The ROM-inator II replacement flash ROM for the Mac II series and SE/30 comes pre-programmed with nifty new features for your vintage Macintosh. With the optional ROM SIMM Programmer, you can edit the ROM’s contents, altering the ROM disk or writing a different stock ROM image. But why stop there? For the truly adventurous, this tutorial will demonstrate how to patch the ROM code to alter the machine’s low-level behaviors. This is an advanced tutorial for major gear-heads, so hang on to your hat!
We’ll begin with the Macintosh IIsi ROM. It’s a universal ROM, meaning that even though it was designed for the IIsi, it also works in many other Mac models. The original IIsi ROM is just a 512K chunk of raw data, which you can find here. The ROM-inator II’s contents are also based on the IIsi ROM, with many modifications and additions. The latest ROM-inator II contents are available on the product’s web page, and at the time of writing it’s this file. Only the first 512K of the file is ROM code, and the rest is data for the ROM disk.
To modify or patch the file, we’ll need a tool called a hex editor. I’ll be using a Windows hex editor called xvi32, but there are many other options for Windows, Mac, and Linux. Check out Synalyze It and Hex Fiend for some other examples. If we open the ROM-inator II file in xvi32, we’ll see this:
What’s all this? Running down the left side are the file offsets in hex. These are the same as the addresses within the ROM code. In the center panel, we see the actual bytes from the file, displayed in hex, 16 bytes per line. In the right panel we see those same 16 bytes again, but displayed as printable characters instead of as hex values. That’s not especially useful in this example, but it’s handy when examining ROM code that contains embedded string constants.
In the example above, the value at offset 32 is 6E, which is equivalent to the ASCII character ‘n’.
To do anything useful with this, we’ll need to understand how these bytes are structured and what they mean, so that we’ll have some idea how to modify them. In this case, we know that the bytes are 68000 machine code, so we can feed them through a 68000 disassembler to create a more human-readable version. As with the hex editor, there are many options for 68K disassemblers, including this slick web-based disassembler. Using the web disassembler to examine the first few bytes of the file, we’ll get output like this:
Once again, the left column shows the file offsets (ROM addresses), and the center column displays the actual bytes in hex. The column on the right displays those same bytes reinterpreted as 68000 machine code. The number of bytes per row is no longer fixed at 16, but instead varies with the size of the encoded 68000 instructions. Notice that the code is displayed using syntax normally employed for x86 disassembly, so it looks a bit odd for those people accustomed to 68K syntax. But even if we ignore the syntax, something about this code just looks wrong. It begins with a couple of strange move instructions, a negation, and OR-ing random-seeming registers with strange constants. It just looks wrong, and that’s because it is wrong. One of the limitations of disassemblers is that they struggle to distinguish code from data, and in this example the bytes beginning at address zero are mostly data. By attempting to interpret them as 68K code, we get garbage.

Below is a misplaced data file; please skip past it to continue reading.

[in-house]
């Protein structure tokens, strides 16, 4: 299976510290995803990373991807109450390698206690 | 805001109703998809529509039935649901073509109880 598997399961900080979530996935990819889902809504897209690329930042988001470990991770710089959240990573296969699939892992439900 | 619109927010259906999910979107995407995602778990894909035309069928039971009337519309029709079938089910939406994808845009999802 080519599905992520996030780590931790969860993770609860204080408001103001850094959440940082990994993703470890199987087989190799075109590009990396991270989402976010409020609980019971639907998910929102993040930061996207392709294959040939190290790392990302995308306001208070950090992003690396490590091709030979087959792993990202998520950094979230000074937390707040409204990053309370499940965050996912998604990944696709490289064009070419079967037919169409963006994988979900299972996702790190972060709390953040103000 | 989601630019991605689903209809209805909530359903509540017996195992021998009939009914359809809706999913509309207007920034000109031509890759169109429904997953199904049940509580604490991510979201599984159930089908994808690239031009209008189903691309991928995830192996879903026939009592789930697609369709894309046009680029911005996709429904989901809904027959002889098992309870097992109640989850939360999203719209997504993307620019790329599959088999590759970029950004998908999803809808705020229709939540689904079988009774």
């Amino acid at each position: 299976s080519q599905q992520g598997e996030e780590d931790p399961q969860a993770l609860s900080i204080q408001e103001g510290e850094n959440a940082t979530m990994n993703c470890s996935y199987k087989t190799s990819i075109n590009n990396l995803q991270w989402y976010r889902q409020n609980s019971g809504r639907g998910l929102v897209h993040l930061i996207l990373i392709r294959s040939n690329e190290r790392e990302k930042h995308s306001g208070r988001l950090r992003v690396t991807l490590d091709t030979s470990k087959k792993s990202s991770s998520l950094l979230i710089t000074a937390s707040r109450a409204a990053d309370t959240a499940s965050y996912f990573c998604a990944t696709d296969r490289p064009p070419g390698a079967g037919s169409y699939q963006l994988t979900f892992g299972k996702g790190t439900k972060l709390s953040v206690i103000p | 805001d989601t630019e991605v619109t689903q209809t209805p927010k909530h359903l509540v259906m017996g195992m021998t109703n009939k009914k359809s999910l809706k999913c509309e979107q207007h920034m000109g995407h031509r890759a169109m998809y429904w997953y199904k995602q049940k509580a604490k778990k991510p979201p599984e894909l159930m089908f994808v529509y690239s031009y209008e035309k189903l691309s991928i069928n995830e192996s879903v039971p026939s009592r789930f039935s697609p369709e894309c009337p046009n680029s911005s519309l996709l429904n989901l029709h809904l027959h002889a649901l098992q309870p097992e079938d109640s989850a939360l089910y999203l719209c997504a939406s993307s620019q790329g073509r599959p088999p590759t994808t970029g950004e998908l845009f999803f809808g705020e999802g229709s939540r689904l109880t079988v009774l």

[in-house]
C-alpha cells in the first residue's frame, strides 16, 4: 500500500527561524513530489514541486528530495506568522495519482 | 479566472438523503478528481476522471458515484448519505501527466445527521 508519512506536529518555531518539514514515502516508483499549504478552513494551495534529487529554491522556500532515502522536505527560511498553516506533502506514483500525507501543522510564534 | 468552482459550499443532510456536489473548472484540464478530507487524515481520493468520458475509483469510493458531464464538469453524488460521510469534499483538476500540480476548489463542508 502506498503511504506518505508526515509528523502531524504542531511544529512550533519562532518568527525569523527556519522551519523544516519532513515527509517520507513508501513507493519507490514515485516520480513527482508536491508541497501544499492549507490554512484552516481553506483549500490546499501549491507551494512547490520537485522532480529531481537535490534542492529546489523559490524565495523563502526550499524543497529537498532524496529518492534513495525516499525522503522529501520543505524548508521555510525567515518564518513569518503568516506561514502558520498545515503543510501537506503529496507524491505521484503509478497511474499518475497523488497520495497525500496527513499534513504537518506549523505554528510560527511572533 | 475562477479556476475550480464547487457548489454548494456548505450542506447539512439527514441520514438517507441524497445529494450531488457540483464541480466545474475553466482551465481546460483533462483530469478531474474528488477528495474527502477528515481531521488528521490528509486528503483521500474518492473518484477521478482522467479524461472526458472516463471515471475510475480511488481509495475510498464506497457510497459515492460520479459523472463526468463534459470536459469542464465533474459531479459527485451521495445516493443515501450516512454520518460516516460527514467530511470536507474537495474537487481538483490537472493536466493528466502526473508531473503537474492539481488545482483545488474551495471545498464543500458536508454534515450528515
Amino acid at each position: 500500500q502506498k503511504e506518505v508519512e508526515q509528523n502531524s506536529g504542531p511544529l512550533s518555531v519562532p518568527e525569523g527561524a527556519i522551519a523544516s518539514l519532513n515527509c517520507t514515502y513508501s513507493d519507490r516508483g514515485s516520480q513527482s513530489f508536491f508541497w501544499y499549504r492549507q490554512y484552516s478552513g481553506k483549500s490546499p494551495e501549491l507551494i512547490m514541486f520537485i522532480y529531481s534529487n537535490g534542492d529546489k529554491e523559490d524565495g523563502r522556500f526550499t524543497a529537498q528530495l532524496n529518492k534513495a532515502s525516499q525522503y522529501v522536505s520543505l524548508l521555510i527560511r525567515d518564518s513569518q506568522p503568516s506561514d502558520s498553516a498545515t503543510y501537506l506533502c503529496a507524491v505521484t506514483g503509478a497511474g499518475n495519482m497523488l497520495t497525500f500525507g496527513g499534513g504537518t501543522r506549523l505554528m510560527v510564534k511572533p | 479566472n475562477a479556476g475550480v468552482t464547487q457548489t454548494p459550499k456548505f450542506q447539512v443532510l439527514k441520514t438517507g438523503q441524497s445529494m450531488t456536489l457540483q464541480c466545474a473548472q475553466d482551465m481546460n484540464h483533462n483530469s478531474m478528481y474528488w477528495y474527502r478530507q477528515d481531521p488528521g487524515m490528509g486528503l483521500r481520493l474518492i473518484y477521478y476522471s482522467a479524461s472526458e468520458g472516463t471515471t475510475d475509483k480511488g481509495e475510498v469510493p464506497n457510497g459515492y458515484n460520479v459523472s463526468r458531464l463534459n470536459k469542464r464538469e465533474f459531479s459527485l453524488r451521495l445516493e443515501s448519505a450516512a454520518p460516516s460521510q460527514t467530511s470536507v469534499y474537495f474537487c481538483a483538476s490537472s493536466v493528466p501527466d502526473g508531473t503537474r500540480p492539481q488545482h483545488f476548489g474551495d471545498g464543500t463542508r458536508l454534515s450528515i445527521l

By employing some knowledge about the 68K CPU, we can make better sense of this. At reset time, the 68K initializes its stack pointer from address 0, and its program counter from address 4, then it begins executing code. So the first instruction to be executed will be the one whose address appears at offset 4 in ROM, which we can see from the hex dump is 4080002A hex. That may seem like a strange address, since it’s a 32-bit address far outside the range of the 512K ROM code. Once again, we need to employ some knowledge of Macintosh internals to know that the ROM is initially mapped into the CPU’s address space at 40800000. So 4080002A simply means offset 2A in the ROM. As it turns out, the instruction at 2A was disassembled correctly in the listing above, and it’s just a PC-relative jump to address 8C. If we try the disassembler again, this time feeding in the bytes beginning at 8C and adjusting the base address accordingly in the disassembler settings, we get something that looks more reasonable:
It begins by loading a value into the status register, which the 68000 manual tells us will disable interrupts. It then loads a value into D0 and stores it into the cache control register. More processor initialization follows. Whew! We can make sense of this, but it’s slow and tedious work.
A Mac-Specific Disassembler
For this work, a better disassembler is FDisasm, a 68K disassmbler with some Mac-specific intelligence. FDisasm is itself a vintage Macintosh program running under System 6 or 7, rather than a modern Windows or OSX application, so it’s normally run under emulation with the cross-platform Mini vMac emulator. In addition to simply disassembling the 68K code, FDisasm also replaces address and data constant values with their symbolic names, where those names are known from Apple reference sources or previous disassembly work. It even inserts some helpful comments into the disassembled code. To do all this, FDisasm needs to have formatting information with advance knowledge of the Mac ROM being disassembled. Unfortunately, the IIsi isn’t one of the ROMs for which FDisasm contains pre-supplied formatting information. But happily for us, Rob Braun has already done some work in this area, and created partial formatting information for FDisasm with the IIsi ROM. Using that formatting information, FDisasm generates this disassembly beginning at address 8C: